About Melvin Edwards

Melvin Edwards left his hometown of Houston in 1955 to study at Los Angeles City College. Later he transferred to the University of Southern California (USC) to play football and study art. There he painted, took drawing courses, and learned to weld. Early in his career Edwards was recognized for his paintings, which were included in a citywide exhibition at Barnsdall Art Park in 1958. It is with sculpture, however, that he made his mark. During breaks from USC, he studied sculpture at the Los Angeles County Art Institute (now Otis College of Art and Design) with Renzo Fenci, a sculptor known for his public commissions in Los Angeles. By 1963 Edwards had a studio on Van Ness Avenue, where he devoted his time almost exclusively to welding the sculptures that would make up the first phase of his important Lynch Fragment series.

Lasting from 1963 to 1967, the series consisted of primarily medium-scale abstract welded reliefs composed of chains, nails, spikes, bolts, and similar utilitarian tools and objects. Though nonfigurative, the works—as suggested by the series title and by the specific American history that connects objects such as chains to slavery—call forth an association of bondage with mechanization and the industrialized world. Initiated in California, the sculptures drew on Edwards’s ideas about and personal relationship to the West, having lived in Texas and Ohio as a child, and his growing political awareness, shaped equally by the civil rights movement and by a fascination with Africa. The hard geometric edges and frontality of sculptures such as Afro Phoenix #2 (1964) recall African masks, although Edwards explores a decidedly constructivist take on the form.

The years marking the beginning and the end of the series represent significant transi­tions for Edwards. In 1963 he made his first visit to New York, with fellow artist Daniel LaRue Johnson. For a week they moved through the city, going to museums and meeting other artists, including William Majors. By 1967, when Edwards decided to move to New York perma­nently, he had graduated from USC (1965), joined the faculty at Chouinard Art Institute (1965–67), and had his first solo exhibition at the Santa Barbara Museum of Art (1965), in addition to being included in a number of group shows.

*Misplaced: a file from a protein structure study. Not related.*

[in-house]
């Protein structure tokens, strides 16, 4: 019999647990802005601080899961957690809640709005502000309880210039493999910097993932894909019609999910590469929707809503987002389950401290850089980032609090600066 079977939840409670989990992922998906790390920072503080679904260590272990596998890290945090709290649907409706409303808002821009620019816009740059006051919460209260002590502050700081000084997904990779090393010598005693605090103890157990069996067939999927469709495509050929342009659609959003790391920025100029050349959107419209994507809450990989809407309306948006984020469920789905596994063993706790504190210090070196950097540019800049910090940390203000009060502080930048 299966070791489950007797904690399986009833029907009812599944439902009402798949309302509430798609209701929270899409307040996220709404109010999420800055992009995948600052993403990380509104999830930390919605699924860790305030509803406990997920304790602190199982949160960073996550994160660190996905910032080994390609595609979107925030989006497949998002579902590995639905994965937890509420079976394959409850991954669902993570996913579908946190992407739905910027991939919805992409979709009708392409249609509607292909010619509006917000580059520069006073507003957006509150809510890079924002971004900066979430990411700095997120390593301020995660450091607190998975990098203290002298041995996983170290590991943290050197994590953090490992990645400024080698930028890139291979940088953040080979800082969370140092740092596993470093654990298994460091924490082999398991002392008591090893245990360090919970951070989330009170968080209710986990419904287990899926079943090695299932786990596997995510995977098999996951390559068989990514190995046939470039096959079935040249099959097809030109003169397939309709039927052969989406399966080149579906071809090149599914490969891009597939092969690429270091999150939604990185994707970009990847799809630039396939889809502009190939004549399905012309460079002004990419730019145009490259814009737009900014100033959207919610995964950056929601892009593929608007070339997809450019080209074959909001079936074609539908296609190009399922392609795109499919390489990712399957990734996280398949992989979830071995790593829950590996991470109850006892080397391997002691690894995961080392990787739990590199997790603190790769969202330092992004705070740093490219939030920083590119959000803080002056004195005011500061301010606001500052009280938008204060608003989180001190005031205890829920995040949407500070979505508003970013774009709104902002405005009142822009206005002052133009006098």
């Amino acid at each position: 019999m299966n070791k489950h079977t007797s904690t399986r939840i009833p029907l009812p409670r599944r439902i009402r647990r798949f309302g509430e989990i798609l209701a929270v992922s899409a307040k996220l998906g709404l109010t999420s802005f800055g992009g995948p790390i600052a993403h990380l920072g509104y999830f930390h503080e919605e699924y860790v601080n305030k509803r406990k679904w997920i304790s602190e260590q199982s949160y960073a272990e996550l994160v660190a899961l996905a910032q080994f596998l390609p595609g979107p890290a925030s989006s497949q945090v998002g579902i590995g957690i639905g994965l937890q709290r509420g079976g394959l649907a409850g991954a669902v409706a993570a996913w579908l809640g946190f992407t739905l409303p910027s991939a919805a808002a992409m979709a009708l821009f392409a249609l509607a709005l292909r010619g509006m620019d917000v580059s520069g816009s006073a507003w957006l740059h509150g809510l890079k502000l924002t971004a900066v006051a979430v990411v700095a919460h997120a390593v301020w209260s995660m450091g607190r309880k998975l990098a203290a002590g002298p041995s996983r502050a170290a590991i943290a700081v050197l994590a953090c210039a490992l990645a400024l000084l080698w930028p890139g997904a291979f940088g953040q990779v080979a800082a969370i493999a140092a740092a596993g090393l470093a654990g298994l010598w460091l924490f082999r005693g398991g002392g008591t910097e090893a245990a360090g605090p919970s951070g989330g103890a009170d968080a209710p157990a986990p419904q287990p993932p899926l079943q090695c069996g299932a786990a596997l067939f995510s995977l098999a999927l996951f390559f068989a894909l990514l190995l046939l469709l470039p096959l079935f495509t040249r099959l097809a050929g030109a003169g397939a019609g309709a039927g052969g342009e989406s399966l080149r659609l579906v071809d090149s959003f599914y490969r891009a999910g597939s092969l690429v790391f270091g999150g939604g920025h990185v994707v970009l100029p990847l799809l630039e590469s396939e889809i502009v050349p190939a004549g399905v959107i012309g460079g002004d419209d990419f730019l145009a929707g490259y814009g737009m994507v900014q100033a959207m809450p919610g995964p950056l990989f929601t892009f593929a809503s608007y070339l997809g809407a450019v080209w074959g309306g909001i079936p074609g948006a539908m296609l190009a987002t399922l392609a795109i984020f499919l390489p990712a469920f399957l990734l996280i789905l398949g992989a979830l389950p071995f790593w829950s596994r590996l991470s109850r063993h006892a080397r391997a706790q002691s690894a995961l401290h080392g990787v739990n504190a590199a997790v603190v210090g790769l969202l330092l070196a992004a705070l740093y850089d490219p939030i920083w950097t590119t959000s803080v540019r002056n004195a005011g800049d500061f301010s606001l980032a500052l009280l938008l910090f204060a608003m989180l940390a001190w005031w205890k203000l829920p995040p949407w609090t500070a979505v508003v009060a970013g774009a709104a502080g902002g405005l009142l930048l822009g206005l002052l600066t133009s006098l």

Once in New York, inspired perhaps by his relationships with public sculptors in Los Angeles, Edwards took on large public commissions in addition to his studio practice. His first was Homage to My Father and the Spirit (1969) at Cornell University in Ithaca. A painted steel disk bisected by a stepped wedge, the sculpture set the tone for the mini­malist, geometric outdoor objects that fol­lowed, such as Harlem Double Circles (1970), a group of freestanding concentric circles that was installed in Harlem at the Bethune Towers housing complex.

This sculpture reflected one of Edwards’s other interests at the time: abstraction as an answer to social injustice. Edwards was invited by painter William T. Williams to join his mural-painting collective, the Smokehouse Painters, in 1968. Over the next two years the group painted hard-edge geometric murals on the walls of public spaces and residential buildings in upper Manhattan as a social experiment.

The 1970s saw Edwards gaining national and international acclaim. In March of 1970 he had a solo sculpture show at the Whitney Museum of American Art, and later that summer he made his first trip to Africa, visiting Ghana, Nigeria, and Togo. He was awarded a National Endowment for the Visual Arts Fellow­ship in 1971 and a John Simon Guggenheim Memorial Foundation award in 1975. In 1977 he was invited to participate in the Second World Black and African Festival of Arts and Culture: FESTAC ’77 in Nigeria. Over the follow­ing decades, Edwards resumed the Lynch Fragment series and expanded his sculptural practice. Much of this work was highlighted in his thirty-year retrospective at the Neuberger Museum of Art in Purchase, New York, in 1993.

In 2002 Edwards retired from teaching sculpture and drawing at Rutgers University, where he taught for thirty years.

Courtney J. Martin

Martin, Courtney J. “Melvin Edwards.” Now Dig This! Art in Black Los Angeles, 1960–1980  Digital Archive. Los Angeles: Hammer Museum, 2016. https://hammer.ucla.edu/now-dig-this/artists/melvin-edwards.

 

 

 

Melvin Edwards, Untitled, circa 1974

Watercolor and ink on paper

24h x 18w in • 60.96h x 45.72w cm

Melvin Edwards, Untitled, circa 1975

Watercolor and ink on paper

18h x 24w in • 45.72h x 60.96w cm

Barry Schwabsky has written of Edwards’ work: “While it’s impossible to see chains or barbed wire, wrenches or horseshoes without searching for meaning in them, in Edwards’ art their connotations are fluid; meanings are not welded fast but joined together loosely, like the links of a chain. As in life, so in art: Meaning is situational—’theme and variation on ideas,’ as Edwards once called it.”